One way to describe Stranded Sails is as an increasingly intense, complicated pursuit of three particular items (or people) at a given time. Early on, the result is a series of quests wherein three items are listed, their location is indicated, and they are then found in the exact order in which they were listed. It’s almost aggressively straightforward, and these sorts of quests persist for far too long. Later, things open up, scattering the three items (or people!) across various islands and challenging you to discover them as you see fit. If after this turning point, things remained in this state, Stranded Sails would have been flawed, but still a joy overall. Sadly, things manage to actually close down again, with the final sequence of quests echoing the suffocating boredom of the introduction.
Compounding the issue is the fact that the game essentially announces when the final questline is happening. Realizing that there’s no reason to plot for the future, that any central goal will swiftly evaporate, any investment in the survival camp and its upgrades swiftly plummets. Gone is the open-ended exploration of the midgame. Rather than playing to the game’s strengths and letting you pursue long-term goals at your own pace, the final act sees players repeatedly “exploring” the same places, enduring the combat, and solving the rather uninteresting mystery of the cursed islands.
High Ground View
Most mechanics in this game can be described as a mixed bag. Discovering recipes is a process of deduction, and it’s a fun little Clue-like experience working out which ingredients go where, at least at the beginning. Later, once you’ve devised a methodology for the deduction, the process becomes much more rote and procedural. Combat offers a few moments where multiple enemies are approaching, each one with a distinct attack pattern, and you have to dodge and weave and pick the group apart, one by one. More often, however, are the moments where combat is a slog, the outcome a foregone conclusion, all sense of danger and tension having fled the scene.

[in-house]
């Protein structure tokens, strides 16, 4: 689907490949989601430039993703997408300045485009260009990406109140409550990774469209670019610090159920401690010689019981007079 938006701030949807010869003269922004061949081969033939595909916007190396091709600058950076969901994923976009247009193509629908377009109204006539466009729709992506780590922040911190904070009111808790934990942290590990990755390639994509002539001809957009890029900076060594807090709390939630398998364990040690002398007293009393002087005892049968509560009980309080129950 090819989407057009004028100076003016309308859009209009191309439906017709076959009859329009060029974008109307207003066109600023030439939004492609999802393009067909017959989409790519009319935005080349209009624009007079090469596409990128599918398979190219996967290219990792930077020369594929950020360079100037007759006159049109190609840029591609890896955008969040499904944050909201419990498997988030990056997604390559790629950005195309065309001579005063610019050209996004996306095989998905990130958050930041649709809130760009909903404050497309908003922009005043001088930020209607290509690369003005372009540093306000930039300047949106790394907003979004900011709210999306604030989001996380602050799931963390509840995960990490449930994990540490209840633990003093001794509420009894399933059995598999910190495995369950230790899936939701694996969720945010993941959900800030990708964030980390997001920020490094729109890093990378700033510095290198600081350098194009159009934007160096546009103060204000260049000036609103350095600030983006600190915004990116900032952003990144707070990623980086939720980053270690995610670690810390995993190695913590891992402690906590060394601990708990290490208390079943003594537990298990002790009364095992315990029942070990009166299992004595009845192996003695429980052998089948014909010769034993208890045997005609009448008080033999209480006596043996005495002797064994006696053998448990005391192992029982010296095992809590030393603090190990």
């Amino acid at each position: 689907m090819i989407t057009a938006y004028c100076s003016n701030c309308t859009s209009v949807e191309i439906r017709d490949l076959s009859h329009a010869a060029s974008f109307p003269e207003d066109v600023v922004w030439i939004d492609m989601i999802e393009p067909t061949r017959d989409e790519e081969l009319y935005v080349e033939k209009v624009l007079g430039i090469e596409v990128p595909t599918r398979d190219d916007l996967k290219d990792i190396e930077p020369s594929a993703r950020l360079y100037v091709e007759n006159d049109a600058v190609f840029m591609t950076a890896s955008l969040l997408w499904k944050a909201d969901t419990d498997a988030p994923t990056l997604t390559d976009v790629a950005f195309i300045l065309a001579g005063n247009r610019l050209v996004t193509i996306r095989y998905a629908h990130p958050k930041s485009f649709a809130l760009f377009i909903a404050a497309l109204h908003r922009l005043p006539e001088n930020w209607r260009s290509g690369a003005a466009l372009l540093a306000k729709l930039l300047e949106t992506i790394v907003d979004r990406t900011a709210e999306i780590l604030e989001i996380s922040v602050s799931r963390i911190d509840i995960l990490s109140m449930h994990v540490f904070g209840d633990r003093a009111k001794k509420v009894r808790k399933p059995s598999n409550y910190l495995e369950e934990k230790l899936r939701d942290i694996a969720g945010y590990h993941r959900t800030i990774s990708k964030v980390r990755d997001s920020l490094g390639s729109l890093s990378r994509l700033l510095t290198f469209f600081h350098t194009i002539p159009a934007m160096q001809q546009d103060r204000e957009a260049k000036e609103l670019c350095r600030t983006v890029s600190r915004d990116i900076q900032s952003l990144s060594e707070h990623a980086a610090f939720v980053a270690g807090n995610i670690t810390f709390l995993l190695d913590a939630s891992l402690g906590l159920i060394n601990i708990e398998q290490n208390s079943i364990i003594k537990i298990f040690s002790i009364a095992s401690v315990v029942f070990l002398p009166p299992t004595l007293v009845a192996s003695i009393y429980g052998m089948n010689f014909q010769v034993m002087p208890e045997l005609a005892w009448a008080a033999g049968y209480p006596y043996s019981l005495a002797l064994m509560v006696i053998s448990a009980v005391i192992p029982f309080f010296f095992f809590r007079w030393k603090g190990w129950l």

The audiovisuals are similarly mixed in quality. The orchestral soundtrack sets the tone nicely, and many environments feature impressive architecture and eye-catching vistas. That said, the characters don’t quite match the quality of the environments and the assets are fairly cheap-looking. The best parts of Stranded Sails are the journeys of the mid-game, with everything from the prep stages to the last gasp offering options and rewards for smart planning. But even the best versions of journeys lack in challenge and intrigue. For almost every strength the game has, there is a weakness holding it back. There’s a good time buried in the sand, but take it from the game: digging is tedious work.
Game title: Stranded Sails - Explorers of the Cursed Islands
Game description: As Wright, develop a routine to prepare for your journeys across the cursed islands and their surrounding waters. Discover recipes and craft tools with gathered materials. Plant, maintain, and harvest crops, go fishing, expand your camp, and unravel the mysteries of this troubled archipelago.
Farming and Survival Simulation - 7/10
Journeys and Exploration - 6/10
Audiovisuals - 6/10
Quest Structure and Mechanics - 6/10
Pacing and Storytelling - 5/10
When Stranded Sails lets players drive progression and exploration, it is a thoroughly absorbing experience. Establishing routines on the farm, discovering recipes, expanding the survival camp, all of these activities feel meaningful while there are numerous objectives to pursue and areas to explore. However, much of the game either leads the player by the nose or demands repeated forays to the exact same locations, often doing identical tasks to those that came before. The gameplay loop halfway through the main questline burns brightly indeed; but the flame is too slow to catch, and it is too quickly snuffed out.
- It’s fun when you’ve established a routine centered around the farm
- Plotting out journeys and conserving energy is engaging
- Hunting for crafting materials and ingredients
- Dull introduction, disappointing conclusion
- Uninteresting characters and story
- Most mechanics are a mixed bag